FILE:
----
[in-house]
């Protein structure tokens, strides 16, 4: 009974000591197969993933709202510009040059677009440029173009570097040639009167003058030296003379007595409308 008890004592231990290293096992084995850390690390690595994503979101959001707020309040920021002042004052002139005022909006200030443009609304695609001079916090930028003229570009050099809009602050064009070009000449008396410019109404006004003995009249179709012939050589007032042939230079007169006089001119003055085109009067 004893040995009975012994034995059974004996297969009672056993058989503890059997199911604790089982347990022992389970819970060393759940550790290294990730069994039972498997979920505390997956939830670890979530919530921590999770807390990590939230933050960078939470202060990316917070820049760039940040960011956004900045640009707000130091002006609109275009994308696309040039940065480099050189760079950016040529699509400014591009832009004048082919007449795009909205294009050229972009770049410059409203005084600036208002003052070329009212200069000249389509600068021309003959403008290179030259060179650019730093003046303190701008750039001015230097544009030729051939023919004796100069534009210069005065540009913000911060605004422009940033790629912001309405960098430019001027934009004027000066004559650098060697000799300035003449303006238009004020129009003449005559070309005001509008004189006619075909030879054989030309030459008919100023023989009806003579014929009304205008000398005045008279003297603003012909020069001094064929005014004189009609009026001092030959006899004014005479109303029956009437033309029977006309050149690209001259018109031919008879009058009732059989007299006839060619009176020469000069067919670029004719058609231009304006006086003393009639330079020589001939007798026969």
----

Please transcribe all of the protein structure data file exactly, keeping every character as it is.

[in-house]
């Protein structure tokens, strides 16, 4: 009974000591197969993933709202510009040059677009440029173009570097040639009167003058030296003379007595409308 008890004592231990290293096992084995850390690390690595994503979101959001707020309040920021002042004052002139005022909006200030443009609304695609001079916090930028003229570009050099809009602050064009070009000449008396410019109404006004003995009249179709012939050589007032042939230079007169006089001119003055085109009067 004893040995009975012994034995059974004996297969009672056993058989503890059997199911604790089982347990022992389970819970060393759940550790290294990730069994039972498997979920505390997956939830670890979530919530921590999770807390990590939230933050960078939470202060990316917070820049760039940040960011956004900045640009707000130091002006609109275009994308696309040039940065480099050189760079950016040529699509400014591009832009004048082919007449795009909205294009050229972009770049410059409203005084600036208002003052070329009212200069000249389509600068021309003959403008290179030259060179650019730093003046303190701008750039001015230097544009030729051939023919004796100069534009210069005065540009913000911060605004422009940033790629912001309405960098430019001027934009004027000066004559650098060697000799300035003449303006238009004020129009003449005559070309005001509008004189006619075909030879054989030309030459008919100023023989009806003579014929009304205008000398005045008279003297603003012909020069001094064929005014004189009609009026001092030959006899004014005479109303029956009437033309029977006309050149690209001259018109031919008879009058009732059989007299006839060619009176020469000069067919670029004719058609231009304006006086003393009639330079020589001939007798026969």